Your FICO score measures the age of your oldest revolving account and the average age of your revolving accounts. In your case, either your oldest revolving account was opened recently or the average age of your revolving accounts is relatively low.

Actions you can take: People who do not frequently open new accounts and have longer credit histories generally pose less risk to lenders. Therefore, as your credit history lengthens and you pay your bills on time, this factor should have less of a negative impact on your score.

 

Each time you apply for credit a credit inquiry is added to your credit report. Your credit report shows recent credit inquiries, which indicates that you've recently been seeking credit. People who are actively seeking credit pose more of a risk to lenders than those who are not. Your FICO score was lowered due to the number of credit inquiries performed within the last 12 months. Your FICO score will consider these recent inquiries less as time passes, provided no new inquiries are added.Note that your FICO score usually identifies when you are rate shopping for a mortgage or auto loan and treats those multiple inquiries as a single inquiry.

 

 

 

 


You wrote that your wife's FICO went from 650 to 750, so it's already reflecting the removal of the CA. As soon as it's off of her cr, her score will reflect that.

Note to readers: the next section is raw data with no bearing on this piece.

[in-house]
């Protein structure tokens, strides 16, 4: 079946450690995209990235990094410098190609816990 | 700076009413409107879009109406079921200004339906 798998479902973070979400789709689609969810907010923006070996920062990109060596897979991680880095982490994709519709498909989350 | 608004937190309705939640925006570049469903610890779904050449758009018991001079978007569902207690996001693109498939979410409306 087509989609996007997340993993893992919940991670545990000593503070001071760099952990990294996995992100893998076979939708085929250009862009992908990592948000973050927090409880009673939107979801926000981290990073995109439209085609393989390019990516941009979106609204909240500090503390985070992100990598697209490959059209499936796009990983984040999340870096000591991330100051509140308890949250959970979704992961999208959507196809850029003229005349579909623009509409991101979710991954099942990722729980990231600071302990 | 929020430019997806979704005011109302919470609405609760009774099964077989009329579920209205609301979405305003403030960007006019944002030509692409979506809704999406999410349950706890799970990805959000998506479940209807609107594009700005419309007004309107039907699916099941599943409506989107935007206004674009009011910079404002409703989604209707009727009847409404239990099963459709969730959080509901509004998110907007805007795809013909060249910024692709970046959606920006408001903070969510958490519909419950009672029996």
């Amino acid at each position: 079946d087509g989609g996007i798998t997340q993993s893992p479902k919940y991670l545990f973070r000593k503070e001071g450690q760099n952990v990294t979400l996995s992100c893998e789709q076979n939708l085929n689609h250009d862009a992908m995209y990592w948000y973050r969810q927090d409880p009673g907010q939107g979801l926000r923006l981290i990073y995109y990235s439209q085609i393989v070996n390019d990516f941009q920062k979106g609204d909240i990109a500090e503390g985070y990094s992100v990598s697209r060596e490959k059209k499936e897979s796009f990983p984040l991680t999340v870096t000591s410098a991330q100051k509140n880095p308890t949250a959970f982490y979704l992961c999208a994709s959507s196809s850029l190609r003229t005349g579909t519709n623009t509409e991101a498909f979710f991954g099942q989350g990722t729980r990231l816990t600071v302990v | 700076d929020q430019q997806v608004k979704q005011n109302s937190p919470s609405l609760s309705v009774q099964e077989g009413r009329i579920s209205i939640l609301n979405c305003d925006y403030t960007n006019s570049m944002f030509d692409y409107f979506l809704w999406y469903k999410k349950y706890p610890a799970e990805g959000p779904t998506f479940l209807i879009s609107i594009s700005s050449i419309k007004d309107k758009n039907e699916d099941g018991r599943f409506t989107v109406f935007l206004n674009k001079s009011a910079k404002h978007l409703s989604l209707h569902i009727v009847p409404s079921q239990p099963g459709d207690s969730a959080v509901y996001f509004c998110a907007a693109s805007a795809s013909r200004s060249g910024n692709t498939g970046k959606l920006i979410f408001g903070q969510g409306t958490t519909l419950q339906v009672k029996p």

Re your FICO, it could have changed for many reasons. Have you pulled all 3 CRs? Since you lost your wallet, it would be a good idea to do that and also put a freeze and/or fraud alert on your CRs, just to protect yourself. It's doubtful that replacing your CC has a dropped your FICO. but you can be sure by looking at your CRs and see what the opening date for the CC is. If you see it's wrong, then you can have the ccc correct it.

 

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EQ FICO 750 | TU FICO 761 (Walmart) | EX FAKO 767 | Goal: 800+

Edits, funky spacing and spelling due to my iPad not getting along with the forum editor!